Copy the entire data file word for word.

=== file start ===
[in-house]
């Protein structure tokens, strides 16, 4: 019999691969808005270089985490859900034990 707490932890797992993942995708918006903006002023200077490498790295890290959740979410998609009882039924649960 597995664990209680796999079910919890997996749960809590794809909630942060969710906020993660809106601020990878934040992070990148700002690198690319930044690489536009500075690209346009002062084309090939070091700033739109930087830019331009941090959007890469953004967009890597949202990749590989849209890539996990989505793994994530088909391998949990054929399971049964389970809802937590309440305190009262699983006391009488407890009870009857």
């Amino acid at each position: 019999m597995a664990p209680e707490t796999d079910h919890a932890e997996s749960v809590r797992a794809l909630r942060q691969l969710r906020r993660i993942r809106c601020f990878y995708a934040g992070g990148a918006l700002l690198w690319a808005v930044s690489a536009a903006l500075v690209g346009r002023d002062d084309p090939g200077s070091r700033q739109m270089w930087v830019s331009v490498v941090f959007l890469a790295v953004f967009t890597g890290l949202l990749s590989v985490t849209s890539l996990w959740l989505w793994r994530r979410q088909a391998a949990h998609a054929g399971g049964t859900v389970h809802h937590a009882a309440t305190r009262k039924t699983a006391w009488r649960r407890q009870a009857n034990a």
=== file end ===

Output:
[in-house]
């Protein structure tokens, strides 16, 4: 019999691969808005270089985490859900034990 707490932890797992993942995708918006903006002023200077490498790295890290959740979410998609009882039924649960 597995664990209680796999079910919890997996749960809590794809909630942060969710906020993660809106601020990878934040992070990148700002690198690319930044690489536009500075690209346009002062084309090939070091700033739109930087830019331009941090959007890469953004967009890597949202990749590989849209890539996990989505793994994530088909391998949990054929399971049964389970809802937590309440305190009262699983006391009488407890009870009857």
């Amino acid at each position: 019999m597995a664990p209680e707490t796999d079910h919890a932890e997996s749960v809590r797992a794809l909630r942060q691969l969710r906020r993660i993942r809106c601020f990878y995708a934040g992070g990148a918006l700002l690198w690319a808005v930044s690489a536009a903006l500075v690209g346009r002023d002062d084309p090939g200077s070091r700033q739109m270089w930087v830019s331009v490498v941090f959007l890469a790295v953004f967009t890597g890290l949202l990749s590989v985490t849209s890539l996990w959740l989505w793994r994530r979410q088909a391998a949990h998609a054929g399971g049964t859900v389970h809802h937590a009882a309440t305190r009262k039924t699983a006391w009488r649960r407890q009870a009857n034990a």